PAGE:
Pregnancy and Coronavirus
Research is currently underway to understand the relationship between Pregnancy and Coronavirus. Data are limited, but at present, there is no evidence that they are at higher risk of severe illness than the general population.
However, due to changes in their bodies and immune systems, we know that pregnant women can be badly affected by some respiratory infections. Above all, It is important that they take precautions to protect themselves against COVID-19, and report possible symptoms (including fever, cough, or difficulty breathing) to their healthcare provider.
WHO will continue to review and update its information and advice as more evidence becomes available.
I’m pregnant. How can I protect myself against COVID-19 ( Coronavirus )?
Pregnant women should take the same precautions to avoid COVID-19 infection as other people. You can help protect yourself by:
If you have a fever, cough, or difficulty breathing, seek medical care early. Call before going to a health facility, and follow the directions of your local health authority. Pregnant women and women who have recently delivered – including those affected by COVID-19 - should attend their routine care appointments.
Should pregnant women be tested for COVID-19 ( Coronavirus )?
Testing protocols and eligibility vary depending on where you live. However, WHO recommendations are that pregnant women with symptoms of COVID-19 should be prioritized for testing. If they have COVID-19, they may need specialized care.
Can COVID-19 be passed from a woman to her unborn or newborn baby?
We still do not know if a pregnant woman with COVID-19 can pass the virus to her fetus or baby during pregnancy or delivery. To date, the virus has not been found in samples of amniotic fluid or breast milk.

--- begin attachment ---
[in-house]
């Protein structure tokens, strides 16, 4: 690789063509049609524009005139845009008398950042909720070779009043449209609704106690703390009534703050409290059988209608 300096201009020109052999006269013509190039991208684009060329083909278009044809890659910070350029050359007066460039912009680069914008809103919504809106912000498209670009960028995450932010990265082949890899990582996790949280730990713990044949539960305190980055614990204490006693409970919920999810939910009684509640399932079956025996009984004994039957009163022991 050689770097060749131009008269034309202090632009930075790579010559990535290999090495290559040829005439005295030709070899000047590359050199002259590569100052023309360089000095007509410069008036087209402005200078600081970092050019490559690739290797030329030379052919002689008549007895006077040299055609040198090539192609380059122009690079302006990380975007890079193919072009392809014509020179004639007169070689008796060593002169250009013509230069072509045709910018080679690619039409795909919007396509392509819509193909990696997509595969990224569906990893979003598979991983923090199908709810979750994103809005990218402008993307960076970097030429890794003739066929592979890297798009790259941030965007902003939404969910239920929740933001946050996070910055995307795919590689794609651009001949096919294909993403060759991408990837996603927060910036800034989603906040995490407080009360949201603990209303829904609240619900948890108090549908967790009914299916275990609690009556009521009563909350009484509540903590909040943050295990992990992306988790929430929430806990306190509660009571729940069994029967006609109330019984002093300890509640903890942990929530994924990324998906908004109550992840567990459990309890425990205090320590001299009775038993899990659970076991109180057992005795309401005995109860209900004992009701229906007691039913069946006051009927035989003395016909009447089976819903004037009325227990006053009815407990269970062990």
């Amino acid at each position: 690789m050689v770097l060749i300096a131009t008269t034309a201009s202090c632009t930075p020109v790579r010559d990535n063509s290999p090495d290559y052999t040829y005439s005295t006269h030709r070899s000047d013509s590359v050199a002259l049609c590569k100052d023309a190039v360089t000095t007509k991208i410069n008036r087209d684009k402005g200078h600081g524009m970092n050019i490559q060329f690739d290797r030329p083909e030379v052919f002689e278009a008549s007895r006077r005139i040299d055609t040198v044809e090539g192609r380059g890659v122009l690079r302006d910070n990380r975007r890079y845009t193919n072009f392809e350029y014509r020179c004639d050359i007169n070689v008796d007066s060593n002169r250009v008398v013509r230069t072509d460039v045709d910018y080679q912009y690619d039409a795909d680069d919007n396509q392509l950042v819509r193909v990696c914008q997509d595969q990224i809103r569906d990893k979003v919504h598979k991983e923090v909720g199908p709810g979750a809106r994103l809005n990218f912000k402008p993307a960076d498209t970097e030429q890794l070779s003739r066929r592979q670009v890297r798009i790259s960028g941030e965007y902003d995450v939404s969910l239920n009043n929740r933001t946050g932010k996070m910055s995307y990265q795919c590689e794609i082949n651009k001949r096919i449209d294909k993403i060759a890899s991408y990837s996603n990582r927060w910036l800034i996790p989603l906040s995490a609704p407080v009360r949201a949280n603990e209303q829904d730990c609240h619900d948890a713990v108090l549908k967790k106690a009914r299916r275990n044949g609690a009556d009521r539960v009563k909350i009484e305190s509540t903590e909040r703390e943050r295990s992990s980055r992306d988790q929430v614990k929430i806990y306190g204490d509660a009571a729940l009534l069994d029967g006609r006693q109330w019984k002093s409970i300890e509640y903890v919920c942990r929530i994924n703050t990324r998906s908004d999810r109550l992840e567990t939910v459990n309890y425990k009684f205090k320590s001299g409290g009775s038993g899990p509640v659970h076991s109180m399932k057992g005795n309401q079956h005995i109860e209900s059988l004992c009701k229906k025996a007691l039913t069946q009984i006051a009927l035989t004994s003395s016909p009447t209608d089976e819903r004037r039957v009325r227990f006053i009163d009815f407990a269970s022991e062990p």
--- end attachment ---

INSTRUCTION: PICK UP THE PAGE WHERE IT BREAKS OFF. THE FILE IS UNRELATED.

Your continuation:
What care should be available during pregnancy and childbirth?
All pregnant women, including those with confirmed or suspected COVID-19 infections, have the right to high-quality care before, during, and after childbirth. This includes antenatal, newborn, postnatal, intrapartum, and mental health care. A safe and positive childbirth experience includes:
If COVID-19 is suspected or confirmed, health workers should take all appropriate precautions to reduce risks of infection to themselves and others, including hand hygiene, and appropriate use of protective clothing like gloves, gown, and a medical mask.
Do pregnant women with suspected or confirmed COVID-19 need to give birth by cesarean section?
No. WHO advice is that cesarean sections should only be performed when medically justified. The mode of birth should be individualized and based on a woman’s preferences alongside obstetric indications.
Can women with COVID-19 ( Coronavirus ) breastfeed?
Yes. Women with COVID-19 can breastfeed if they wish to do so. They should:
Can I touch and hold my newborn baby if I have COVID-19 ( Coronavirus )?
Yes. Close contact and early, exclusive breastfeeding helps a baby to thrive. You should be supported to
You should wash your hands before and after touching your baby and keep all surfaces clean.
I have COVID-19 and am too unwell to breastfeed my baby directly. What can I do?
If you are too unwell to breastfeed your baby due to COVID-19 or other complications, you should be supported to safely provide your baby with breast milk in a way possible, available, and acceptable to you. This could include
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